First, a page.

Can QScopedPointer be used as a static member?
Is the behavior for QScopedPointer defined when used as a static member? (Documented it is not).
static QScopedPointer<AnotherClass> sm_OtherClass;
Once allocated, will QScopedPointer ensure sm_OtherClass will be deleted once the application terminates?
Initial tests reveal that it does work (Windows@Visual Studio 2010).
The deleter of QScopedPointers is called within atexit.
The question is: If this is cleanly implemented, why isn't it documented in the class description of QScopedPointer?
The more interesting question is: does it work on all platforms? and on all windows versions?
A scoped pointer is mean to be used in a scope. Typically a scope is not the process end :-)
Are you sure that deletion of the global object works in all cases on all pülatforms? windopws for example has clear restictions what you might use and what not before main is entered (or before and during DllMain).
Everything that is not explicitly allowed, might work in 99.9% of the cases, but might also crash or do something else (= undefined behavior).
A thread on stackoverflow suggested to use std::autoPtr. Since I consistently use Qt, I wondered whether I could use QScopedPointer instead.
I am asking myself exactly the same questions you are asking. I can see that it works on my current platform, for my current compiler. Nothing more.
Alternatively, what is a proper way to clean up static pointers? One thread suggests using atexit, which seems to e exactly what QScopedPointer is using. atexit is covered by the C++ standard
From the 2003 version:
bq. If a function is registered with atexit (see <cstdlib>, 18.3) then following the call to exit, any objects with static storage duration initialized prior to the registration of that function shall not be destroyed until the registered function is called from the termination process and has completed. For an object with static storage duration constructed after a function is registered with atexit, then following the call to exit, the registered function is not called until the execution of the object’s destructor has completed. If atexit is called during the construction of an object, the complete object to which it belongs shall be destroyed before the registered function is called.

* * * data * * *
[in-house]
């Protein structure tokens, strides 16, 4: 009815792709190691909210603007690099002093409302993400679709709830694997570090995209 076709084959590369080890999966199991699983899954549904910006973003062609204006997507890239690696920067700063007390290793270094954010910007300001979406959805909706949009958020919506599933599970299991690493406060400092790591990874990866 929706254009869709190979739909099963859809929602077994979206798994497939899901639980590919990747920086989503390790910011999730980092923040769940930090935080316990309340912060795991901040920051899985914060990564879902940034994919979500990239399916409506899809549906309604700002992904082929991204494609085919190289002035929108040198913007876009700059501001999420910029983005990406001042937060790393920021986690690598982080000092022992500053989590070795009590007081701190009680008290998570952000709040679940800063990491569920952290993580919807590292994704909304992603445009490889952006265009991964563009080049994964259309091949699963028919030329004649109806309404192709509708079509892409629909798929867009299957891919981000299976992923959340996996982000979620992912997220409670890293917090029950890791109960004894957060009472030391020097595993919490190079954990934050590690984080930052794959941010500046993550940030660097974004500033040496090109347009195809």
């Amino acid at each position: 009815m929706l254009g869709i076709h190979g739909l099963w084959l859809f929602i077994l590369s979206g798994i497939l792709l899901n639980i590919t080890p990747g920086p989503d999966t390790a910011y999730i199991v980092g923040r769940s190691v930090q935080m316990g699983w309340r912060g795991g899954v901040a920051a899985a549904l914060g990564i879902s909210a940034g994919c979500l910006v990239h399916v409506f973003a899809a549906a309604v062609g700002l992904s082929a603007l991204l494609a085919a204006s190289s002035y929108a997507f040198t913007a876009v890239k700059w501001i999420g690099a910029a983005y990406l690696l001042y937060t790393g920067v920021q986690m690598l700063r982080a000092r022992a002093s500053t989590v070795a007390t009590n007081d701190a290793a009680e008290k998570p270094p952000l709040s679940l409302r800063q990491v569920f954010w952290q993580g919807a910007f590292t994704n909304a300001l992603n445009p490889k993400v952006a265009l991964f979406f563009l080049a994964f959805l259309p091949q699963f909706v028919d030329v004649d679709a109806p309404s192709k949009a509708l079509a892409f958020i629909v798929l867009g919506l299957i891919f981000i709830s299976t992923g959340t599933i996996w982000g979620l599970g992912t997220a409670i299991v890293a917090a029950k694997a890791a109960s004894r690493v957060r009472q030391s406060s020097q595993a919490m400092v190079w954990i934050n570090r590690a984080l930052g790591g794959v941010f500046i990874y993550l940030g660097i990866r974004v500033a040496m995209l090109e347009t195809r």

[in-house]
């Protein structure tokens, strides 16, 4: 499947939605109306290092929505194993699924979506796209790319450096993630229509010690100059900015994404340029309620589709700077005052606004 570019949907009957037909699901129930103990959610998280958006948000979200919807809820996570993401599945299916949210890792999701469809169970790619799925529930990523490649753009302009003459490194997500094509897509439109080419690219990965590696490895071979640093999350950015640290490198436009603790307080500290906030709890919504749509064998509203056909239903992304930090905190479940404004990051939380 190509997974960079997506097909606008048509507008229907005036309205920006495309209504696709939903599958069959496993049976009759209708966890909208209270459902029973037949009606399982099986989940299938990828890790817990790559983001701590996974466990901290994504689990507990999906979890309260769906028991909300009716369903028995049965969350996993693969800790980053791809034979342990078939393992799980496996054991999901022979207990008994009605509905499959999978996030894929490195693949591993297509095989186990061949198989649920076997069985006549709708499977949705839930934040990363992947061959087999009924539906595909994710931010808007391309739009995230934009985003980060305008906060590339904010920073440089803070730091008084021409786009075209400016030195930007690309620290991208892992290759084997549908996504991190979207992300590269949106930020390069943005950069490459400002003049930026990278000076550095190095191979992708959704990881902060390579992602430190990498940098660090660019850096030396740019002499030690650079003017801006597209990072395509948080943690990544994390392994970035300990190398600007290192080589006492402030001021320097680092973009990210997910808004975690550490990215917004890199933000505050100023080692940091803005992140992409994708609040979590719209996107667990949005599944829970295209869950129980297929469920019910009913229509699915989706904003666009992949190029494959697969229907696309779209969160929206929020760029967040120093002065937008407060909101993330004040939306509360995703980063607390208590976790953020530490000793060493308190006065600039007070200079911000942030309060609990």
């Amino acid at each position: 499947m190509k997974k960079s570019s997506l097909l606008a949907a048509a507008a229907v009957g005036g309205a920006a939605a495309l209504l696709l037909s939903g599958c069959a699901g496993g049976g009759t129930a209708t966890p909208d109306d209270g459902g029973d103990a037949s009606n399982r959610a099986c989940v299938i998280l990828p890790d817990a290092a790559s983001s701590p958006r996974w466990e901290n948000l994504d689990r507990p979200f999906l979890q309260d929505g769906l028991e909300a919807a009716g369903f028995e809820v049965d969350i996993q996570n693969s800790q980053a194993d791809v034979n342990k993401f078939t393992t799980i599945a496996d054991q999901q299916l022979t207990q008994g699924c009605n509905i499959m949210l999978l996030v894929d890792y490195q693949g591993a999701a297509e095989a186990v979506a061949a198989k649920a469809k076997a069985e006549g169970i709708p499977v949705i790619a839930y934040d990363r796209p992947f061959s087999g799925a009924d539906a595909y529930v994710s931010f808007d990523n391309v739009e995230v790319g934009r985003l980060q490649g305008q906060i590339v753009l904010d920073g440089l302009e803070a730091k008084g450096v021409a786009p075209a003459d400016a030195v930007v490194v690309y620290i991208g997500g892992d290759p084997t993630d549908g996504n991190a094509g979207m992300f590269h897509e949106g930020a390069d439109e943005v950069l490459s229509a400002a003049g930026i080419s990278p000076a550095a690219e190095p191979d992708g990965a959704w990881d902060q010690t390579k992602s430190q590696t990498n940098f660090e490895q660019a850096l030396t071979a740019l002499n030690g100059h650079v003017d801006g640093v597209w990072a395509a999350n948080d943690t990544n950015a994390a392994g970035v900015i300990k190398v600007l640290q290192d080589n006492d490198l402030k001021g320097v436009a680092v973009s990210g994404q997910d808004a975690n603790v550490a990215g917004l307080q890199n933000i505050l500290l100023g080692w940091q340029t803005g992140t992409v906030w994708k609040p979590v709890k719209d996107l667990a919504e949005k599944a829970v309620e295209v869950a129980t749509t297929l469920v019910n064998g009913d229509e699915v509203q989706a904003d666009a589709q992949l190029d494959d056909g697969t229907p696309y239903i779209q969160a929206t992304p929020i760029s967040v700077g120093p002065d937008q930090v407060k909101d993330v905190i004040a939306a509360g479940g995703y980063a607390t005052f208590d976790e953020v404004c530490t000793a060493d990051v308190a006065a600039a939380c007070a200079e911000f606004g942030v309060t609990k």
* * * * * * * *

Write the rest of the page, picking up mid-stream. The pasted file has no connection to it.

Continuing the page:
Link to the stackoverflow discussion:
It should be safe to use QScopedPointer in such a manner. According to the C++ standard
bq. Destructors (12.4) for initialized objects of static storage duration (declared at block scope or at namespace scope) are called as a result of returning from main and as a result of calling exit
The destructor for QScopedPointer does what I want.
That might be safe if you only create an executable. If you are inside a dll, it is not (not on Windows).
Dlls on windows have some special behavior, which can be found in msdn (but I don't know exatcly where... :-( )
Good point. Don't we all love dlls?
Have a look at the following link for more information:
IIRC, global variables are created before DLLMain,and destroyed afterwards, but I'm not 100% sure...
[quote author="Asperamanca" date="1360247282"]Good point. Don't we all love dlls?[/quote]
Sure, that's my daily business, I nearly never create an executable...
By the way, s copy from MSDN:
bq. If your DLL is linked with the C run-time library (CRT), the entry point provided by the CRT calls the constructors and destructors for global and static C++ objects. Therefore, these restrictions for DllMain also apply to constructors and destructors and any code that is called from them.